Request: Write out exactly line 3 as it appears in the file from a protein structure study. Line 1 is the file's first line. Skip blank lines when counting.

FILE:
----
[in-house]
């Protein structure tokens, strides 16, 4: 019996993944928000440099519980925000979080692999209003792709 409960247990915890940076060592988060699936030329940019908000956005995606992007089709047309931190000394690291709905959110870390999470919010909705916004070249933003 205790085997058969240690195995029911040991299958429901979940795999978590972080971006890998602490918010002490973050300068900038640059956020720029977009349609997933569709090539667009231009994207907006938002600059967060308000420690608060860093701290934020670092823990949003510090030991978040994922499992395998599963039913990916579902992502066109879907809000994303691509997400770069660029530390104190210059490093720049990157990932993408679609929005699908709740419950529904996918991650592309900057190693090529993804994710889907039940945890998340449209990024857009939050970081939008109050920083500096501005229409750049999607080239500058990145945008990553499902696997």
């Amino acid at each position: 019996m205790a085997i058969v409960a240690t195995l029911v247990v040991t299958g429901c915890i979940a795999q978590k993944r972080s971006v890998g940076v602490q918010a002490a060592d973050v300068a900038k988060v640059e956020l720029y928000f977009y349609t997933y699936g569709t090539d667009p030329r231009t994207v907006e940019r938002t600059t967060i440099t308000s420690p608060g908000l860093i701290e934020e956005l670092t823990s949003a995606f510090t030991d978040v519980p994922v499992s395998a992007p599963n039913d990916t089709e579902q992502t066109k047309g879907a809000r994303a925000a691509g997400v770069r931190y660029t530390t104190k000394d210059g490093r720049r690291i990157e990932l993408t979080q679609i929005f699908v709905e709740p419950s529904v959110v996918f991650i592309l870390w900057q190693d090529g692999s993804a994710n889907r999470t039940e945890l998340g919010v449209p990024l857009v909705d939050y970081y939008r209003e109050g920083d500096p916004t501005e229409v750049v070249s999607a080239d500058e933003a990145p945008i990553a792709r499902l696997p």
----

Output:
């Amino acid at each position: 019996m205790a085997i058969v409960a240690t195995l029911v247990v040991t299958g429901c915890i979940a795999q978590k993944r972080s971006v890998g940076v602490q918010a002490a060592d973050v300068a900038k988060v640059e956020l720029y928000f977009y349609t997933y699936g569709t090539d667009p030329r231009t994207v907006e940019r938002t600059t967060i440099t308000s420690p608060g908000l860093i701290e934020e956005l670092t823990s949003a995606f510090t030991d978040v519980p994922v499992s395998a992007p599963n039913d990916t089709e579902q992502t066109k047309g879907a809000r994303a925000a691509g997400v770069r931190y660029t530390t104190k000394d210059g490093r720049r690291i990157e990932l993408t979080q679609i929005f699908v709905e709740p419950s529904v959110v996918f991650i592309l870390w900057q190693d090529g692999s993804a994710n889907r999470t039940e945890l998340g919010v449209p990024l857009v909705d939050y970081y939008r209003e109050g920083d500096p916004t501005e229409v750049v070249s999607a080239d500058e933003a990145p945008i990553a792709r499902l696997p």